Sophomores explore options at career center

| December 8, 2017

Megan Grimm, early childhood education instructor, greets the River View sophomore class at the career center visitation day, along with her student assistants, Taylor Haarman and Samantha Burris.

COSHOCTON – Sophomores from all over the district had the opportunity to explore the many programs that are offered by the Coshocton County Career Center on Thursday, Dec. 7. Twelve programs were offered throughout the day so that potential future career center students could have the chance to experience what each program had to offer.

The process started last month when Brian Crilow, director of Coshocton C.A.R.E.S. visited each high school in the district and met with sophomore students to share information about the sophomore visiting day and to discuss all the programs offered at the career center. Students were then able to choose three different programs to visit during their visitation day.

“What we’re trying to do is provide information about the programs and show what kids do here at the career center on a daily basis who choose to attend here,” said Crilow. “Students have so many choices nowadays and we wanted them to see what happens here so that they can weigh in on those decisions and what’s right for them.”

Instructors in each of the 12 programs as well as junior and senior assistants guided sophomores throughout the day in each of their three program choices. Each session lasted about 45 minutes.

When students arrived, they received a packet filled with information about the career center and a survey they could take at the end of the day about their experiences at the center. After a brief introduction from Doug Nagle, school guidance counselor, the students were off to explore each of their three choice programs. About 350 to 375 sophomores participated in the visitation day.

Students also have the ability to take tech programs only at the career center for half a day or they can take both their academic and tech programs for the whole day.

“This day is an awareness of what happens at the career center,” said Nagle. “I always ask at the beginning how many of you have never been in the career center and it’s phenomenal how many hands go up.”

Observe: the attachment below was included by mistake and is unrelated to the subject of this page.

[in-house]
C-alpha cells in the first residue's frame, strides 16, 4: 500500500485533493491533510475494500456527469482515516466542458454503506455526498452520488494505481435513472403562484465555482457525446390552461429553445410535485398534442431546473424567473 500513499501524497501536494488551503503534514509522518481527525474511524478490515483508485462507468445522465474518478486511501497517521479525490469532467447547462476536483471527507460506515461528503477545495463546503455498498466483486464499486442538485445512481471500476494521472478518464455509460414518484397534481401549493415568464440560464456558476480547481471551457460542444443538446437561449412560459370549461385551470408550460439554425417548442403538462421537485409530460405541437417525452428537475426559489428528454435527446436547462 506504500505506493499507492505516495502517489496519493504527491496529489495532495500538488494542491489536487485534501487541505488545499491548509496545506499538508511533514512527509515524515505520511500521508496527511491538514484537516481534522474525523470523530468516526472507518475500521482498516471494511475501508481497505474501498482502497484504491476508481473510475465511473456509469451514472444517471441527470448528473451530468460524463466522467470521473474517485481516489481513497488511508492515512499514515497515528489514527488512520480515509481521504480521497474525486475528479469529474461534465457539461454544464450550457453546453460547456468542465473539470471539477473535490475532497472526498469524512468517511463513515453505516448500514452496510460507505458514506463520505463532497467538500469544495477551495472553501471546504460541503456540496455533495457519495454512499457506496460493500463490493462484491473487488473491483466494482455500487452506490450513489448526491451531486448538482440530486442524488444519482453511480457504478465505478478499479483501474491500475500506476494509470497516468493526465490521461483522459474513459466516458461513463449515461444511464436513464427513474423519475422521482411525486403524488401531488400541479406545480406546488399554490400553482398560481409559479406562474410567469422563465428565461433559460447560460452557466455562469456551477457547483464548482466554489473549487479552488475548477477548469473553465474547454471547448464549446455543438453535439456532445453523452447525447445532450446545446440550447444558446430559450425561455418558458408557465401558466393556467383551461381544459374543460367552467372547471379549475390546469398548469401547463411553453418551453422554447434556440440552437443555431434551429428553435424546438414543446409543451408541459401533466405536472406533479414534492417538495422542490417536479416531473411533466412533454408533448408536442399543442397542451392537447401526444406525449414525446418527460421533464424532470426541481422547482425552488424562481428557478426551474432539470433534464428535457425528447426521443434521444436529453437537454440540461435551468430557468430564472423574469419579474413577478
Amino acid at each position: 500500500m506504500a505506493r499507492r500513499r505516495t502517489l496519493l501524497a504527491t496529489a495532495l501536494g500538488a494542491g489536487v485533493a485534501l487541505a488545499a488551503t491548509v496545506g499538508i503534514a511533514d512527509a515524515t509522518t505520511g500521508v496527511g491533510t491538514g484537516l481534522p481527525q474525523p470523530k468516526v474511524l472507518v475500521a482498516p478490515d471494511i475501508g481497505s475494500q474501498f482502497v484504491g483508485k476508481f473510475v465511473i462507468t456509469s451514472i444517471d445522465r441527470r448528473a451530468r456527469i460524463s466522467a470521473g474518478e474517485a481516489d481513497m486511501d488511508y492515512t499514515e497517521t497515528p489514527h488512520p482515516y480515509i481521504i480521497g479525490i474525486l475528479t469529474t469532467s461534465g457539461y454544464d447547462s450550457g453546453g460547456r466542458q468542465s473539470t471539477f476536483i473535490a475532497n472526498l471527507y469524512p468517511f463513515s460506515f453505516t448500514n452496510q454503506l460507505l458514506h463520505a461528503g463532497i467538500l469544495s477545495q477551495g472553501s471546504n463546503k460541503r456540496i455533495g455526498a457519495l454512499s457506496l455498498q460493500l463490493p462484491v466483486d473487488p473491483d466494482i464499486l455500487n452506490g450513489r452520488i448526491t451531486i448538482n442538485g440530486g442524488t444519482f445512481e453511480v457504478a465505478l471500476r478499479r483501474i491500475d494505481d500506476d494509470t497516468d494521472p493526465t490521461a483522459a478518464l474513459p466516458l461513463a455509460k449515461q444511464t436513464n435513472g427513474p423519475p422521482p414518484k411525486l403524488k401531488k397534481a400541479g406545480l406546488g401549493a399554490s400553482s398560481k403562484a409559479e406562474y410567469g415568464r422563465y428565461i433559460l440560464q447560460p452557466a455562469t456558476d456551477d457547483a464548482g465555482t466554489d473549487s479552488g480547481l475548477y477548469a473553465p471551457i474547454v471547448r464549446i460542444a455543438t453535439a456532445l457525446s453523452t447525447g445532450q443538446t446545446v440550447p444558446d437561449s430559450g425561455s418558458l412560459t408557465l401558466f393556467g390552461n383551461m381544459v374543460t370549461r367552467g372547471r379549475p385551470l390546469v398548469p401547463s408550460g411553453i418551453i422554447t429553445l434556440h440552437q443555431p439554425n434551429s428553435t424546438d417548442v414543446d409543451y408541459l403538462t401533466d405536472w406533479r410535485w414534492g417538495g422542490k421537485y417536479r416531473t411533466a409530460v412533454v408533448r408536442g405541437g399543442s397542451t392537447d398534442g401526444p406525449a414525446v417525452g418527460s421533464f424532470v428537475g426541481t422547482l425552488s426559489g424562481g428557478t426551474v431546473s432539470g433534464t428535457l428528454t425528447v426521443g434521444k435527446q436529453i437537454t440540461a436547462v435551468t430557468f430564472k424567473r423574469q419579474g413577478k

Nagle said the parents of the students who attended the career center in the past are always amazed at how much the career center has changed over the years.

“We’re in our 40th year and the change we’ve had here over those 40 years is phenomenal,” he said. “We have had employers call us and ask specifically for our students at the career center. You’ve got to have a skill these days and bring value to a company.”

He said the day’s success has been a team effort.

“It’s been a great day,” he said. “I really appreciate the home school counselors. They help tremendously in choosing the best path for each student.”

Ed Dovenbarger, principal, said that most students nowadays are choosing to go into the workforce first and use their income to help pay for college, and the career center is helping them to prepare to enter the workforce and still continue their education.

“Our goal today is to let sophomores know there are lots of options out there for them as a career-path graduate,” he said. “A lot of students aren’t even college-bound when they graduate. There are a lot of students who go directly into the workforce after high school.”

Dovenbarger has been at the career center for 35 years.

“This is their school,” said Dovenbarger. “The career center belongs to the citizens of this county. We never want a student to say they’ve never attended the career center because they never checked it out, they never knew it was an option.”

On Tuesday, Dec. 12, both the sophomores and the parents were invited back to the career center for SPIN night where parents could check out the programs offered at the center as well.

“Hopefully they come back next Tuesday night with their parents so they can check it out,” said Dovenbarger. “A lot of their parents know about the career center already, but they need to come and check it out even if they went here because a lot has changed.”

Samantha Burris, junior, and Taylor Haarman, senior, were helping with Mrs. Grimm’s early education class during the sophomore visitation day.

“What I like about the career center is this school is easy-going,” said Burris. “It’s a lot easier than my home school high school. Teachers here treat you like you’re an adult, not a kid. You’re also working with what you want to do when you get older. The day’s been going by a lot quicker than I thought it would. When we’re talking to students about why they should pick this, I almost feel like I’m the teacher, so it gives you some experience being a teacher.”

Haarman enjoys working with children at the career center.

“I like getting involved with the kids and watching them grow and learn,” she said. “I learn so many new things and the teachers are more involved with you. It’s more one-on-one.”

Nagle hoped that the sophomores were able to see all the positives the career center has to offer and that they would enjoy their day.

“I want to make today meaningful, informative, and maybe a little bit fun,” he said.

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Category: Education

About the Author ()

I have been employed at the Coshocton County Beacon since September 2009 as a news reporter and assistant graphic artist. I am a 2004 graduate of Newcomerstown High School and a 2008 graduate of Capital University with a bachelor’s degree in Professional Writing. I am married to John Scott and live in Newcomerstown. We have two beautiful daughters, Amelia Grace Scott and Leanna Rose Scott.

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